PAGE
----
Despite its silent
performance though, we’re still far from convinced by the Fenris Wolf, with the
easily dented and deformed panelling our primary concern. Scythe seems to have
totally omitted reinforcing any of the case’s panelling with the usual methods
and it’s clear that this isn’t a case that’s going to stand up to much wear and
tear or even multiple fittings without showing some very obvious signs of
degradation. It’s a shame really as the black anodised aluminium Scythe has
used feels and looks great – it’s just not strong enough without being
reinforced in some way.
The Fenris Wolf isn’t the
easiest case to put together either, with the rubber grommet mounted hard drive
rack particularly frustrating to build and the mount into the chassis. On more
than one failed attempt at mounting the test system hard drive came close to
being hurled across the room in frustration – it’s just a million miles away
from the easy drive mounting trays used in Cooler Master or Antec chassis and
while we appreciate the excellent vibration reduction it can offer, we’re not
sure it’s worth the bother. Again, it’s a shame as Scythe has gotten the basics
right with the roomy interior and easy PSU mounting, it’s just spoiled by the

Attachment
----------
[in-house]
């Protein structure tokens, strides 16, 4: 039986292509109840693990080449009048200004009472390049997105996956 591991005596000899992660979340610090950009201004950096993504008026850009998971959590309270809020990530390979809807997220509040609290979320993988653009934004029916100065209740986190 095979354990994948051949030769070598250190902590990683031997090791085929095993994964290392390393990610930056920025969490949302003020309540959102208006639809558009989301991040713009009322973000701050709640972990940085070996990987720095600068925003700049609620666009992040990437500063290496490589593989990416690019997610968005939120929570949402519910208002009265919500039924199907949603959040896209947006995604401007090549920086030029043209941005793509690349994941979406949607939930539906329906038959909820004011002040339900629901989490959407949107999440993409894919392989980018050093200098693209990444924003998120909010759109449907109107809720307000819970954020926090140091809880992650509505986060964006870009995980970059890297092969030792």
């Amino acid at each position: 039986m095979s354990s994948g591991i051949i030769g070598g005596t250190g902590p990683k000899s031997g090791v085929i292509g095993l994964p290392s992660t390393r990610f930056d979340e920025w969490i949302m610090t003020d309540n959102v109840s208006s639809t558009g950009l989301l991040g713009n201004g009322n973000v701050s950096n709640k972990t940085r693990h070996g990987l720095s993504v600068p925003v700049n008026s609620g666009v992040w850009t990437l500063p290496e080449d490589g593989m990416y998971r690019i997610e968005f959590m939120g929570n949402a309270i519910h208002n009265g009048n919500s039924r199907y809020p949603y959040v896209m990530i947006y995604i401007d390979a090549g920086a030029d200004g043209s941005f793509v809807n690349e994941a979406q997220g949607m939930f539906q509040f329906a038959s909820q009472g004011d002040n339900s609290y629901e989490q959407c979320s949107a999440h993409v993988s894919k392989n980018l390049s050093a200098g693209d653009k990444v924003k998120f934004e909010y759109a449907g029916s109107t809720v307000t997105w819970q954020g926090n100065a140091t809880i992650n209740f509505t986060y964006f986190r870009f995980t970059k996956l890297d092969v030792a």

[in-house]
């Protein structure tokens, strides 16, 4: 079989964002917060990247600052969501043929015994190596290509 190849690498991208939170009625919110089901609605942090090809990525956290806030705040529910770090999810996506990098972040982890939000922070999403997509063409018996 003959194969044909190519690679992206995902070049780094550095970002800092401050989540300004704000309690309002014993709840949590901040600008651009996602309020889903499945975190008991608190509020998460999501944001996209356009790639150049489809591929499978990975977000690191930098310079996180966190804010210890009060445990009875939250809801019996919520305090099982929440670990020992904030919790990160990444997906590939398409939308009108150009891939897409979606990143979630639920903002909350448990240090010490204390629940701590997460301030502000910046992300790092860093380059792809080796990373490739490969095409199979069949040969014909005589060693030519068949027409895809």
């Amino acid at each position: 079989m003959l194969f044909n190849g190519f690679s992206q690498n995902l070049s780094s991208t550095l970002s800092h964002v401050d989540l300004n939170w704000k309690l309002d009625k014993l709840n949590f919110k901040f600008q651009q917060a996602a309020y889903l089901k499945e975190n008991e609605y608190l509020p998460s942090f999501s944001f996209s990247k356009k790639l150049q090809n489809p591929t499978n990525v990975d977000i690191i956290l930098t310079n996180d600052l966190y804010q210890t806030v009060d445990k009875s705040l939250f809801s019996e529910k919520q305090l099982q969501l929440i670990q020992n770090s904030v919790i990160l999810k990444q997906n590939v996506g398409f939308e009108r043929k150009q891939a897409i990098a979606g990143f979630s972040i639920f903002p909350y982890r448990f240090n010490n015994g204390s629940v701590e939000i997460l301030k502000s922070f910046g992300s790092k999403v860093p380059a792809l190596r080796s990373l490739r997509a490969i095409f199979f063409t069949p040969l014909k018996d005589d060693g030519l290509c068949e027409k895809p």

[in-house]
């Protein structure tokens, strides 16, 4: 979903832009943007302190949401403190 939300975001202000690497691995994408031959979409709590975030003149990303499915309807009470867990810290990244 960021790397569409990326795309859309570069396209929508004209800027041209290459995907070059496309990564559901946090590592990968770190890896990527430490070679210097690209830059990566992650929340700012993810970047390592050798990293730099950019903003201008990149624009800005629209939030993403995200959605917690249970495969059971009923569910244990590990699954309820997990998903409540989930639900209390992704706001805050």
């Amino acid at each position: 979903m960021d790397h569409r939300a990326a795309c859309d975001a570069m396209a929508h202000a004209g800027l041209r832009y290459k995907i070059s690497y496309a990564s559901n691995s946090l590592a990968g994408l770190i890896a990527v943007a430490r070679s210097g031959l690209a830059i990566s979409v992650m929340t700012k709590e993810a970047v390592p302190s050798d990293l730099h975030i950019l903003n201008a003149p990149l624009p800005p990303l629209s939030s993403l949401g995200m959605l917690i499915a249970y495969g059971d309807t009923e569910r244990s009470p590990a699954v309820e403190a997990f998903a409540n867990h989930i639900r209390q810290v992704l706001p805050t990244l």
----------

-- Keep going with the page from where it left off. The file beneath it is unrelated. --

irritating hard drive mounting.
The final nail in the coffin here though is the price. Launching next month at
almost £135 we feel the Fenris Wolf is, simply put, comically expensive. The
Hiper Osiris, a case that’s based on the exact same core chassis and which
possesses far superior aluminium alloy build quality is available for just over
£80 – that’s a whopping saving of almost £55, more than enough to replace the
Osiris’ three (admittedly noisy) 120mm fans with ultra low noise models and
have enough left over to buy a new game or two.
There’s also the option of the Akasa Omega for £120, a case that’s comparable
to the Fenris Wolf on thermal performance and excellent noise levels, but
that’s both fantastically easy to work with and very solid indeed, with superb
While the Scythe Fenris Wolf is launched as a silent case to the Osiris’ high
performance, there’s just no way that two ultra low noise fans, a vibration
dampening hard drive mount and some foam strips stuck on the side panels are
worth the sort of price premium Scythe is demanding here, especially with the
notable build quality and hard drive mounting problems we’ve encountered.
It’s a real surprise to be honest, especially as the core chassis upon which
the Fenris Wolf has been built has been at the heart of two high quality cases.
Sadly though, that’s not the case this time out and the Fenris Wolf, while at
first seeming to have a lot of potential, just carries too many flaws to be
really worthy of your consideration. @ bit-tech